This year has been a whirlwind of history-making acclamations for Lebanese actress and filmmaker Nadine Labaki. For starters, the fact that her latest feature, Capharnaüm, got an Oscar-nomination was pretty overwhelming in and of itself. But, the groundbreaking times did not stop there. Earlier this year, the Cannes Film Festival - where her movie was premiered - named her the president of its Un Certain Regard jury, making her the first Arab to take on this role.

Whether she's in front of the camera or behind the scenes, Labaki has proven she is unstoppable throughout her career. 

Her upcoming project will see her focus on acting as she has starred in a Lebanese film that will be screened at this year's Toronto International Film Festival (TIFF), which launches on Sept. 5. 

The feature, titled1982, is directed by filmmaker Oualid Mouanness, and follows the story of an 11-year-old boy who tries to tell a classmate he loves her but gets caught up in airstrikes that hit Beirut at the start of the Israeli invasion of Lebanon. Labaki plays the role of an anguished schoolteacher named Yasmeen who's struggling amid the 1982 siege of Beirut.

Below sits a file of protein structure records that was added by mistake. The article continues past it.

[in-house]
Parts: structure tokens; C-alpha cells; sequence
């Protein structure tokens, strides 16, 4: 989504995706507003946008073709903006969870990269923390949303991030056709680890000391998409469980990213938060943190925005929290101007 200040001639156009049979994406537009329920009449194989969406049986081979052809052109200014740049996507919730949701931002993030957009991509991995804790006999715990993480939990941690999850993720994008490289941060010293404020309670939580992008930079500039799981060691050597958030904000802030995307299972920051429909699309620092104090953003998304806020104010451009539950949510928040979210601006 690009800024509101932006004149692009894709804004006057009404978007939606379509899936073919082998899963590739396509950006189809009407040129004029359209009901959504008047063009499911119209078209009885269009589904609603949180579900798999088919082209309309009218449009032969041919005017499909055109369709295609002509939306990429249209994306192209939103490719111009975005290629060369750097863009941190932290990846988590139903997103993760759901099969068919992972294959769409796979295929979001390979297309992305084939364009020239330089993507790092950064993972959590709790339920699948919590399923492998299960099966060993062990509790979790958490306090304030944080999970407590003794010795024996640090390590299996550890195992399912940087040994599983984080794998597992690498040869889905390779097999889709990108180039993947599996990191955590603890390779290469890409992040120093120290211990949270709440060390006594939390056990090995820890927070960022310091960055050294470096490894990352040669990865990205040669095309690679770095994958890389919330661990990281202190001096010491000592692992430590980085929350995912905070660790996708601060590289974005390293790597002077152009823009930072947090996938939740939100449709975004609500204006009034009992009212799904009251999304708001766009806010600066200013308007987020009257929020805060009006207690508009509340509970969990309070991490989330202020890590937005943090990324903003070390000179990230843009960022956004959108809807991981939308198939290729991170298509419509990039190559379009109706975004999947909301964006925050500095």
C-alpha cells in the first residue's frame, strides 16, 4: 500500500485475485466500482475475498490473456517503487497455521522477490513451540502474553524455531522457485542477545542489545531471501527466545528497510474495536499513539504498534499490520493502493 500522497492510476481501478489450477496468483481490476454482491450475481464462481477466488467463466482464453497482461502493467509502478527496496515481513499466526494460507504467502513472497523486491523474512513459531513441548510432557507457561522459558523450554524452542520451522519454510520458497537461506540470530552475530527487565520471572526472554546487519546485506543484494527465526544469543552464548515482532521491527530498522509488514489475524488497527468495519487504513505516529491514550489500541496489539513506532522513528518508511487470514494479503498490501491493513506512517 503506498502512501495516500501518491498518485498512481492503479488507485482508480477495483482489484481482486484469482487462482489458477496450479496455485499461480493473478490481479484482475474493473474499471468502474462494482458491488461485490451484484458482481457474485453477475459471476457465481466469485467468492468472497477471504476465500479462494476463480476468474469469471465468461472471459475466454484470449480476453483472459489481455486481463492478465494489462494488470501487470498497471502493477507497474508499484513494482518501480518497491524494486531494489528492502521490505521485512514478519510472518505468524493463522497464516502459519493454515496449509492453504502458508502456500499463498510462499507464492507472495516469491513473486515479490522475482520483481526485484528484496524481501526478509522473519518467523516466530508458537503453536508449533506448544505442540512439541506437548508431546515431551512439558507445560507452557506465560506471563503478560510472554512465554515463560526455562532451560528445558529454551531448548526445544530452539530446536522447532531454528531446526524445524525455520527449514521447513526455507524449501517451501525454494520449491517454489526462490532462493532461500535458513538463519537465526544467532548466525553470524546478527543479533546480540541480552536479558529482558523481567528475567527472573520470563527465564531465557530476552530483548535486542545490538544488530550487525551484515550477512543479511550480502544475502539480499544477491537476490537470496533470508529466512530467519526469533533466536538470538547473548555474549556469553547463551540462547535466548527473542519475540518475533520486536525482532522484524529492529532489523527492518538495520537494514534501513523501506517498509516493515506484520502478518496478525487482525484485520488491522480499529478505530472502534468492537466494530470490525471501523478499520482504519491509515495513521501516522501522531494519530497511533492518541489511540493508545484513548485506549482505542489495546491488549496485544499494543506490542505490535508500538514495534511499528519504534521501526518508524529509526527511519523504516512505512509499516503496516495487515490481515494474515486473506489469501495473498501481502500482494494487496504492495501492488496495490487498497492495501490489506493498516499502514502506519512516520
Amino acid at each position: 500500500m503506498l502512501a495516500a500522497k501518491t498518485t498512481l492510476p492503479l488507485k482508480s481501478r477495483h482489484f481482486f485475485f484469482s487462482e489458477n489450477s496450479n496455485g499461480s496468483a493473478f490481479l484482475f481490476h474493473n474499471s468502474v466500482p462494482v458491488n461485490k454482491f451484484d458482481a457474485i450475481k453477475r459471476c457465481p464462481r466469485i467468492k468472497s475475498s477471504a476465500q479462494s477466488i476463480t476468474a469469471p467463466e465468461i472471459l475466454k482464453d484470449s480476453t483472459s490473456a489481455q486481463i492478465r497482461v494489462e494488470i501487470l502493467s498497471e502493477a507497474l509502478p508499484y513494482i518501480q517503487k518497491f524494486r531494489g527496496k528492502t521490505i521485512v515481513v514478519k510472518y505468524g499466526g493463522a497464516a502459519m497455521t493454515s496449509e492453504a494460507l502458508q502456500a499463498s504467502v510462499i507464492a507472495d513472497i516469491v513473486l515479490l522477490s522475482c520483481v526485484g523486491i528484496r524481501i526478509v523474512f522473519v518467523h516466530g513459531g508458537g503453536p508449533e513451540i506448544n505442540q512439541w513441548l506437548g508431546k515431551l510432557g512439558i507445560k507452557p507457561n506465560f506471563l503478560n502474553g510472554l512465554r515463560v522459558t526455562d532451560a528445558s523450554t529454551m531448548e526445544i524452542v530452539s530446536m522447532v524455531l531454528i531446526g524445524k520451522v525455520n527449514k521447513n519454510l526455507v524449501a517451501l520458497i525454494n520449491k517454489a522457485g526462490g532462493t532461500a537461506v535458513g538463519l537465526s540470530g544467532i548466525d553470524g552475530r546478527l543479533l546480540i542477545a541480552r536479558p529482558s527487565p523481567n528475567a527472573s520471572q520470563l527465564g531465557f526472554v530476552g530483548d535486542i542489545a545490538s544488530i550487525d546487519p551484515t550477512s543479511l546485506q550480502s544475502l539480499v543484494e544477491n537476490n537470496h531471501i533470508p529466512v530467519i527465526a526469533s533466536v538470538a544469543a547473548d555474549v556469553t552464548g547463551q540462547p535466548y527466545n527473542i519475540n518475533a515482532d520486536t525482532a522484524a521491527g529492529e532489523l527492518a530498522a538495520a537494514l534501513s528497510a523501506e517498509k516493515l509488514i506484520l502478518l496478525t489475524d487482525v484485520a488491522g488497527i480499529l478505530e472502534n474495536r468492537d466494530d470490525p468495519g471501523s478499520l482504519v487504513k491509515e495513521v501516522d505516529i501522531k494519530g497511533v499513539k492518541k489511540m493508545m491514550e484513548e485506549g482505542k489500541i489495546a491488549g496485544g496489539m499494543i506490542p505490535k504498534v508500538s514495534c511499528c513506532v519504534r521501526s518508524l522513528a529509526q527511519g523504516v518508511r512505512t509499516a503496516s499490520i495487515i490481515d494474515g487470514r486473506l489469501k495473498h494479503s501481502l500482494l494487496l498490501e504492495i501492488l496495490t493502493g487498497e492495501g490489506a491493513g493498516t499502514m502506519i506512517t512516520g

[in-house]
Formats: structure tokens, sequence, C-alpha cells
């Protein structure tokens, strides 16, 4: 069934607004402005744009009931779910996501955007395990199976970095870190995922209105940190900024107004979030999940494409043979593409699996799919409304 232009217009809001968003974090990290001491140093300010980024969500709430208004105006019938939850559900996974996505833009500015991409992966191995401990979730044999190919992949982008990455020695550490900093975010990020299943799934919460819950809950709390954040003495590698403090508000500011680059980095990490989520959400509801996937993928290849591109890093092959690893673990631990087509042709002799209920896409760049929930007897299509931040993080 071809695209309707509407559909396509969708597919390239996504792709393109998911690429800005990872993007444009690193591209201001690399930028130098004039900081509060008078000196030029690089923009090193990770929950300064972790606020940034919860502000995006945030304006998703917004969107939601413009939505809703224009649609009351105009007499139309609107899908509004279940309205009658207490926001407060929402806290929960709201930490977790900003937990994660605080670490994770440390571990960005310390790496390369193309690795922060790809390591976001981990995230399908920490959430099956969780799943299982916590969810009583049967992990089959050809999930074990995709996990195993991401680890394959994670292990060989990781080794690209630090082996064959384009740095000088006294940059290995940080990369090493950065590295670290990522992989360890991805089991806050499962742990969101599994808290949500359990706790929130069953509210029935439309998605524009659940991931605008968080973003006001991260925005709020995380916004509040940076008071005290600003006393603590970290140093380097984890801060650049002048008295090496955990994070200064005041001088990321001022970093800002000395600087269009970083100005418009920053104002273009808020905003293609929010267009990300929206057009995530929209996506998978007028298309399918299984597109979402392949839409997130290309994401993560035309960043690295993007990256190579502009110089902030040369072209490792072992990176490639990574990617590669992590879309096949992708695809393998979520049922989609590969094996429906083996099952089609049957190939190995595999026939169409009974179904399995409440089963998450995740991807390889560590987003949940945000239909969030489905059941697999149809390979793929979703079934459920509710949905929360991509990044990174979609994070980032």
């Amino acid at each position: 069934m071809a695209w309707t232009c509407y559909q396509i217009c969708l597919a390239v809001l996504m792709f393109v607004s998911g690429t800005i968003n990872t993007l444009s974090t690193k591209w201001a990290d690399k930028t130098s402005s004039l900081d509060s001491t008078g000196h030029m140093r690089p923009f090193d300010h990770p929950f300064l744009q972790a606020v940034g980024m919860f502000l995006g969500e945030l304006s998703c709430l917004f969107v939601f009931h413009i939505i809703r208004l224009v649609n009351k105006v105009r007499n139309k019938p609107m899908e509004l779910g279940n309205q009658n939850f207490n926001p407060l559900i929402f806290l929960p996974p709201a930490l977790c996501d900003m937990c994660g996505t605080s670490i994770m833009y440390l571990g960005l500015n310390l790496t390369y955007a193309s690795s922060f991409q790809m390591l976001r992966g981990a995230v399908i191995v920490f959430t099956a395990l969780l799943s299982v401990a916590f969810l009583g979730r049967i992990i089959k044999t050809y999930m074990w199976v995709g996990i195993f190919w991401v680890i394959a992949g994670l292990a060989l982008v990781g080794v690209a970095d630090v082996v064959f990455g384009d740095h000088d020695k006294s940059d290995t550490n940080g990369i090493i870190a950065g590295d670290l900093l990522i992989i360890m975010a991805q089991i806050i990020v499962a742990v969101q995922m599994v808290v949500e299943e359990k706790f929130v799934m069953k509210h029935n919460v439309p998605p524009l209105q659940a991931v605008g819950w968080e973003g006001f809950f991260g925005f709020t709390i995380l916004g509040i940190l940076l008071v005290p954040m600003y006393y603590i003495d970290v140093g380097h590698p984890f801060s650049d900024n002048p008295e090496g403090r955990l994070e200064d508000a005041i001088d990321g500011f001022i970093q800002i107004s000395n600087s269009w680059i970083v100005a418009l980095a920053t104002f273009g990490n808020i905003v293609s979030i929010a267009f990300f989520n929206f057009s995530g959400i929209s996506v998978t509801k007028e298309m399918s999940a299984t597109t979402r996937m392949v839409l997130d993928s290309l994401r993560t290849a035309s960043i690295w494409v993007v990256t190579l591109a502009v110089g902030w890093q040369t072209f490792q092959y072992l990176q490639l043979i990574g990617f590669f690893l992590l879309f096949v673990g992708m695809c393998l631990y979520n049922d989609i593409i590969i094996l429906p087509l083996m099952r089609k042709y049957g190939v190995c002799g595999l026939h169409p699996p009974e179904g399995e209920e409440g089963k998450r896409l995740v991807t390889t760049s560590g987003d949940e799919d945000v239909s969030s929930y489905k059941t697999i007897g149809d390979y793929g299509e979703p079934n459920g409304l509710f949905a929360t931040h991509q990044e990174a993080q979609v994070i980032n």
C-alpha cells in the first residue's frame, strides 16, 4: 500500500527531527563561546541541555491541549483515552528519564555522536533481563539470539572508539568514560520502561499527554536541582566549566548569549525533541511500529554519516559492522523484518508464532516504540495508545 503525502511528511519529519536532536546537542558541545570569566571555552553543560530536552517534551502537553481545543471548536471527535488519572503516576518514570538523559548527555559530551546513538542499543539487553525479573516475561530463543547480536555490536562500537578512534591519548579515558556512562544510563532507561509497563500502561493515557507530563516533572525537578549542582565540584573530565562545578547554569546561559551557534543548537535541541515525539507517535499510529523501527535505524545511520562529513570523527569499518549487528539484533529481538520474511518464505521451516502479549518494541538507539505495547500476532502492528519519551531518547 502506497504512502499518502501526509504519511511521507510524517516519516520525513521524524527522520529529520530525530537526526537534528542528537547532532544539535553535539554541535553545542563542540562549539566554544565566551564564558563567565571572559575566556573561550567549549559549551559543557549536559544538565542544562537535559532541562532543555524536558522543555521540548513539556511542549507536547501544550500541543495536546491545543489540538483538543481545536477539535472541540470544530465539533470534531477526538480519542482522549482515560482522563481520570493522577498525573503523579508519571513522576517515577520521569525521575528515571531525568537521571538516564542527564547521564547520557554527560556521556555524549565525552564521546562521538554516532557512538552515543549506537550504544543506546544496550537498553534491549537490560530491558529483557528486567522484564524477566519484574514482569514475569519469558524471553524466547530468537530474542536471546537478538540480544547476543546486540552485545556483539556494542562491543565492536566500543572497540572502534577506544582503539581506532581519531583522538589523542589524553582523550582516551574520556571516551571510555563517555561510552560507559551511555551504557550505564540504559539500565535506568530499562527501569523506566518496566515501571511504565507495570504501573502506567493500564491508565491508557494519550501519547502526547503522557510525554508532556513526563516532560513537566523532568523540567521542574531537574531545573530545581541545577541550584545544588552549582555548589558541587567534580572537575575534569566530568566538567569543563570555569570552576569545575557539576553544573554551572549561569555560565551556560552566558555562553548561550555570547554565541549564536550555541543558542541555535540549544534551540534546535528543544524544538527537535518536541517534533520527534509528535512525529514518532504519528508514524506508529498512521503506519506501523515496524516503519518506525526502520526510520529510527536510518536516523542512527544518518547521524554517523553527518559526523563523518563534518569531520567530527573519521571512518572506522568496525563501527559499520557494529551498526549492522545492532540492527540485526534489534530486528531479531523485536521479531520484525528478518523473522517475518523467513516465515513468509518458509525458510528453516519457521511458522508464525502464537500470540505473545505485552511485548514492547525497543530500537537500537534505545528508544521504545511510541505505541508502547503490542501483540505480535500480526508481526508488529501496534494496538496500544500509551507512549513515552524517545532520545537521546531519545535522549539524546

Organizers of the Dubai Film Festival revealed that the film has been selected to screen at TIFF 2019 in an Instagram post. 

"One of this year's Arab films at #TIFF19 is Lebanese film 1982, directed by Oualid Mouaness and starring @NadineLabaki. #SupportArabCinema," the festival wrote. 

Currently in its post-production phase,1982 is set to premiere at the festival and then hit cinemas in the next few months. 

Several other Arab features will screen at TIFF this year

Arab cinema has been making incredible progress in the past decade, with local films screening at the most prestigious international film festivals.

Things won't be different at the upcoming edition of TIFF, where a number of regional films have been selected to screen and compete. Other than 1982, the Tunisian feature Noura Dreams will also open at the event. Directed by Hind Boujemaa, the film follows the story of a woman who finds the love of her life while her husband is locked up in jail. Just days before she is granted divorce, her husband is released, jeopardizing her dream to be with her lover and forcing the couple to flee. 

Egyptian film Certified Mail is another work of art set to premiere at TIFF this year. Directed by Hisham Saqr, the feature tells the story of a suicidal woman who struggles with depression after her husband is sent to jail. 

Elia Suleiman's Palestinian feature It Must Be Heaven has also been selected to screen at the festival. The film was previously shown at the Cannes Film Festival.